You’re on the track, your all is on your back.
So how do you find your way, find accommodation, food?
Finding your way on the Camino is not that hard. The whole trail is marked, mostly with the white and red stripes on rock, tree or pole. It’s possible to miss the balisage, or markings, and to stray, but not likely.
As for food and lodging, much advice is available on the forums and at the frequent tourist offices in France. But the killer-app, for those with a little French, is the extraordinary Miam Miam Dodo guide.
Miam Miam Dodo is French baby talk, meaning Yum Yum Beddy-bys. You get day-to-day maps with distances, landmarks, shops, water points and detailed food and accommodation info. With a French mobile phone, you’re as covered as you can be.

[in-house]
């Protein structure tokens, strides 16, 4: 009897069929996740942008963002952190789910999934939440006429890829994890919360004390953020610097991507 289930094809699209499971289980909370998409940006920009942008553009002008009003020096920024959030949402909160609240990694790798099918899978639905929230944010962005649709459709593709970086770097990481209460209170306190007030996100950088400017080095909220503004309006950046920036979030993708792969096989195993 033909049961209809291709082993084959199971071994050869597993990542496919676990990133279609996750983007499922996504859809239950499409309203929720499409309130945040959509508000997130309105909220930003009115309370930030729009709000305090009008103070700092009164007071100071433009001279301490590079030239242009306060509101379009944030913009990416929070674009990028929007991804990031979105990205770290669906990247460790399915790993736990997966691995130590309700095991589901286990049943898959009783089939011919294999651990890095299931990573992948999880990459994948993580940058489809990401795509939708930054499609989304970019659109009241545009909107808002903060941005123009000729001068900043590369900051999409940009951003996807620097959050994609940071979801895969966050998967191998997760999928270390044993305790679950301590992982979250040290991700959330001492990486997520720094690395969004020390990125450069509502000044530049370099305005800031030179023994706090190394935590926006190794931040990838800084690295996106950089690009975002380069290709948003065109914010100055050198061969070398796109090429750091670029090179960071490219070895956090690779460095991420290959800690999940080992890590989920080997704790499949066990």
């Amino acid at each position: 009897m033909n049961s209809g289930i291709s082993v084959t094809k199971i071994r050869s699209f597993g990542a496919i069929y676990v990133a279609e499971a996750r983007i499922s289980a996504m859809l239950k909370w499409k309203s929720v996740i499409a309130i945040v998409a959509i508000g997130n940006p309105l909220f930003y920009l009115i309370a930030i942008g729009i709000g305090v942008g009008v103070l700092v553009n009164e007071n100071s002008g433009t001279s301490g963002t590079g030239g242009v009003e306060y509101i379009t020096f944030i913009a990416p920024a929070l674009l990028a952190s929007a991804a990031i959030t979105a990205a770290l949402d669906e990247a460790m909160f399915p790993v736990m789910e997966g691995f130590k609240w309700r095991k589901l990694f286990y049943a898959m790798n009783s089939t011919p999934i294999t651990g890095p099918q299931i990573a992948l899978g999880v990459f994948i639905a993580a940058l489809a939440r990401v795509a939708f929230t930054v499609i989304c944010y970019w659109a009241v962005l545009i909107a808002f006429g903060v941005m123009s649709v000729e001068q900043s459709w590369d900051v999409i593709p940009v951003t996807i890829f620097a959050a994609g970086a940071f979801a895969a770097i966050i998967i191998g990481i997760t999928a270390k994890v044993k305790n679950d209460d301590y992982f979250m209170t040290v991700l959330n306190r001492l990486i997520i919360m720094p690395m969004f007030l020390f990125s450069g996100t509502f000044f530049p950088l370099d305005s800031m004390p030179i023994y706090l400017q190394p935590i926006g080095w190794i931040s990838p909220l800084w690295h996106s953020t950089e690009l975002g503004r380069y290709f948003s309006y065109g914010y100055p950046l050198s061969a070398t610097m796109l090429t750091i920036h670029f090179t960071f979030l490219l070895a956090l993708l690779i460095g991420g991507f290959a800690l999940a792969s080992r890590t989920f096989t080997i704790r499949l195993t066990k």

A few people camp out, and I’m thinking of taking a light tarp next time so that I can take the camping option in good weather if I come across a tempting spot like this, late in the day:
The snoring in shared accommodation is a very big problem and is not something I can live with, so a mix of camping and individual accommodation is now my preference. Mind you, one should not miss the communal atmosphere of shared meals in abbeys and pensions. During the day, unexpected conversations and instant friendships on the track, with such a mix of races, languages, ages and characters, make the Camino something much more than a big hike.